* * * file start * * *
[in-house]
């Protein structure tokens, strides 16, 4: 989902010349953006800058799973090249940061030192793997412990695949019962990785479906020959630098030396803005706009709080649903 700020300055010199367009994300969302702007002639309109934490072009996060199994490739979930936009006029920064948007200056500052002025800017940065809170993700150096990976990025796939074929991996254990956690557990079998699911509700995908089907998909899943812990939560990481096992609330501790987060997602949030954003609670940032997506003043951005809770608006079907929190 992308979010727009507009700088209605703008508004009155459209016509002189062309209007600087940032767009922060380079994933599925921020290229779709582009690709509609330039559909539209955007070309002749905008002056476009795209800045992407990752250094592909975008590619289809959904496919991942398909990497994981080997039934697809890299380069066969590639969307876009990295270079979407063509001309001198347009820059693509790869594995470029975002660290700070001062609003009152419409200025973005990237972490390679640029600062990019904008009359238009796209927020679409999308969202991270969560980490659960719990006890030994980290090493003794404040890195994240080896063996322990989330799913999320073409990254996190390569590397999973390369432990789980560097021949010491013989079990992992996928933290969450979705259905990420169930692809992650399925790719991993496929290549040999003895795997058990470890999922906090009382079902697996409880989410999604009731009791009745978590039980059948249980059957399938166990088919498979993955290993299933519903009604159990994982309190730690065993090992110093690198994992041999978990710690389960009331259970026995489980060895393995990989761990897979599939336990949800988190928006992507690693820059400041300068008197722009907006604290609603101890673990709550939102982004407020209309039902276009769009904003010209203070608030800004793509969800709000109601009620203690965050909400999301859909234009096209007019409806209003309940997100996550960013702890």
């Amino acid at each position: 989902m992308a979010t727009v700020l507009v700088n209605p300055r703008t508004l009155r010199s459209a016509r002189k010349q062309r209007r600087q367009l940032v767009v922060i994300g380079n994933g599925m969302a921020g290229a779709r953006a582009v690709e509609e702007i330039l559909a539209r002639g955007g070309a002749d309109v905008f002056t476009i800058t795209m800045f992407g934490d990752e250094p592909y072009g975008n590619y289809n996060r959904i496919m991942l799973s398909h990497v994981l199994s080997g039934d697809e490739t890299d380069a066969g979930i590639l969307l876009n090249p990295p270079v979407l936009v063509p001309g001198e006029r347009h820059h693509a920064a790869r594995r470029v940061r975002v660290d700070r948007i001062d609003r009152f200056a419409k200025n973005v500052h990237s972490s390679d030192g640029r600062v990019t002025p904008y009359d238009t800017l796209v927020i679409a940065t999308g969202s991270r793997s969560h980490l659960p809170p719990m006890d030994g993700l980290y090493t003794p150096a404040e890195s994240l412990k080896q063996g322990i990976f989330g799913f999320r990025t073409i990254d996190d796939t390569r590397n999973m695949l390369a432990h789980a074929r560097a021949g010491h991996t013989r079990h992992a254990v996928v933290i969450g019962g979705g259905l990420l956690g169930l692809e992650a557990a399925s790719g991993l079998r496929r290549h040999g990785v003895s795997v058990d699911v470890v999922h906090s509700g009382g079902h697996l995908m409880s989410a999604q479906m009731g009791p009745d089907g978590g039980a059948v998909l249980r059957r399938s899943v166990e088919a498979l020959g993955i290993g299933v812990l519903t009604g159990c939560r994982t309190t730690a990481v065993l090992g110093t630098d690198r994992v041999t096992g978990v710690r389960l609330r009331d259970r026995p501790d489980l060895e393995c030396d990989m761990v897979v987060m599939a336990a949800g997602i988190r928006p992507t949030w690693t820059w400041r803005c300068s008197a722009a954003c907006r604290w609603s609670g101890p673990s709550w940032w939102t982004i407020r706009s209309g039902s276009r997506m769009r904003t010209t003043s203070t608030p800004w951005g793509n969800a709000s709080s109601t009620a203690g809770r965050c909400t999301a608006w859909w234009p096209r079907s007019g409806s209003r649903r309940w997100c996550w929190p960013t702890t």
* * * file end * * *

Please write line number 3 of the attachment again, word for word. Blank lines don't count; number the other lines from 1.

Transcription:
């Amino acid at each position: 989902m992308a979010t727009v700020l507009v700088n209605p300055r703008t508004l009155r010199s459209a016509r002189k010349q062309r209007r600087q367009l940032v767009v922060i994300g380079n994933g599925m969302a921020g290229a779709r953006a582009v690709e509609e702007i330039l559909a539209r002639g955007g070309a002749d309109v905008f002056t476009i800058t795209m800045f992407g934490d990752e250094p592909y072009g975008n590619y289809n996060r959904i496919m991942l799973s398909h990497v994981l199994s080997g039934d697809e490739t890299d380069a066969g979930i590639l969307l876009n090249p990295p270079v979407l936009v063509p001309g001198e006029r347009h820059h693509a920064a790869r594995r470029v940061r975002v660290d700070r948007i001062d609003r009152f200056a419409k200025n973005v500052h990237s972490s390679d030192g640029r600062v990019t002025p904008y009359d238009t800017l796209v927020i679409a940065t999308g969202s991270r793997s969560h980490l659960p809170p719990m006890d030994g993700l980290y090493t003794p150096a404040e890195s994240l412990k080896q063996g322990i990976f989330g799913f999320r990025t073409i990254d996190d796939t390569r590397n999973m695949l390369a432990h789980a074929r560097a021949g010491h991996t013989r079990h992992a254990v996928v933290i969450g019962g979705g259905l990420l956690g169930l692809e992650a557990a399925s790719g991993l079998r496929r290549h040999g990785v003895s795997v058990d699911v470890v999922h906090s509700g009382g079902h697996l995908m409880s989410a999604q479906m009731g009791p009745d089907g978590g039980a059948v998909l249980r059957r399938s899943v166990e088919a498979l020959g993955i290993g299933v812990l519903t009604g159990c939560r994982t309190t730690a990481v065993l090992g110093t630098d690198r994992v041999t096992g978990v710690r389960l609330r009331d259970r026995p501790d489980l060895e393995c030396d990989m761990v897979v987060m599939a336990a949800g997602i988190r928006p992507t949030w690693t820059w400041r803005c300068s008197a722009a954003c907006r604290w609603s609670g101890p673990s709550w940032w939102t982004i407020r706009s209309g039902s276009r997506m769009r904003t010209t003043s203070t608030p800004w951005g793509n969800a709000s709080s109601t009620a203690g809770r965050c909400t999301a608006w859909w234009p096209r079907s007019g409806s209003r649903r309940w997100c996550w929190p960013t702890t």